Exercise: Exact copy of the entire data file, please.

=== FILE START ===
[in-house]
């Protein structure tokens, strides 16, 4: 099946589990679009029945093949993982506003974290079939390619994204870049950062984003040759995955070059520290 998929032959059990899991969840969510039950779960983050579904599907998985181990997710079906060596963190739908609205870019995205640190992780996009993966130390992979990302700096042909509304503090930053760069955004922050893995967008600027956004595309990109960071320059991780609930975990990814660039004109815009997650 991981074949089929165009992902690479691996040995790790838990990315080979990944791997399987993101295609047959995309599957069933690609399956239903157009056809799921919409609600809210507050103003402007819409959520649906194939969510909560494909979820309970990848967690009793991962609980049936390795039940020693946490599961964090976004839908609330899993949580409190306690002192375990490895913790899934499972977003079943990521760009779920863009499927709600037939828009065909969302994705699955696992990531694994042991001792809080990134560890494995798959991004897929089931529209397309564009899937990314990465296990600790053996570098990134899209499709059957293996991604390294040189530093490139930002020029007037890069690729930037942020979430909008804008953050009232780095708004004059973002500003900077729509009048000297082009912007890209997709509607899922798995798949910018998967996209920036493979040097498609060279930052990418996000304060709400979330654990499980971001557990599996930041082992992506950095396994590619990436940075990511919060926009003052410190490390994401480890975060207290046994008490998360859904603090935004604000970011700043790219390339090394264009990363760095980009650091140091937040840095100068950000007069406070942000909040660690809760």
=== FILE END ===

[in-house]
């Protein structure tokens, strides 16, 4: 099946589990679009029945093949993982506003974290079939390619994204870049950062984003040759995955070059520290 998929032959059990899991969840969510039950779960983050579904599907998985181990997710079906060596963190739908609205870019995205640190992780996009993966130390992979990302700096042909509304503090930053760069955004922050893995967008600027956004595309990109960071320059991780609930975990990814660039004109815009997650 991981074949089929165009992902690479691996040995790790838990990315080979990944791997399987993101295609047959995309599957069933690609399956239903157009056809799921919409609600809210507050103003402007819409959520649906194939969510909560494909979820309970990848967690009793991962609980049936390795039940020693946490599961964090976004839908609330899993949580409190306690002192375990490895913790899934499972977003079943990521760009779920863009499927709600037939828009065909969302994705699955696992990531694994042991001792809080990134560890494995798959991004897929089931529209397309564009899937990314990465296990600790053996570098990134899209499709059957293996991604390294040189530093490139930002020029007037890069690729930037942020979430909008804008953050009232780095708004004059973002500003900077729509009048000297082009912007890209997709509607899922798995798949910018998967996209920036493979040097498609060279930052990418996000304060709400979330654990499980971001557990599996930041082992992506950095396994590619990436940075990511919060926009003052410190490390994401480890975060207290046994008490998360859904603090935004604000970011700043790219390339090394264009990363760095980009650091140091937040840095100068950000007069406070942000909040660690809760």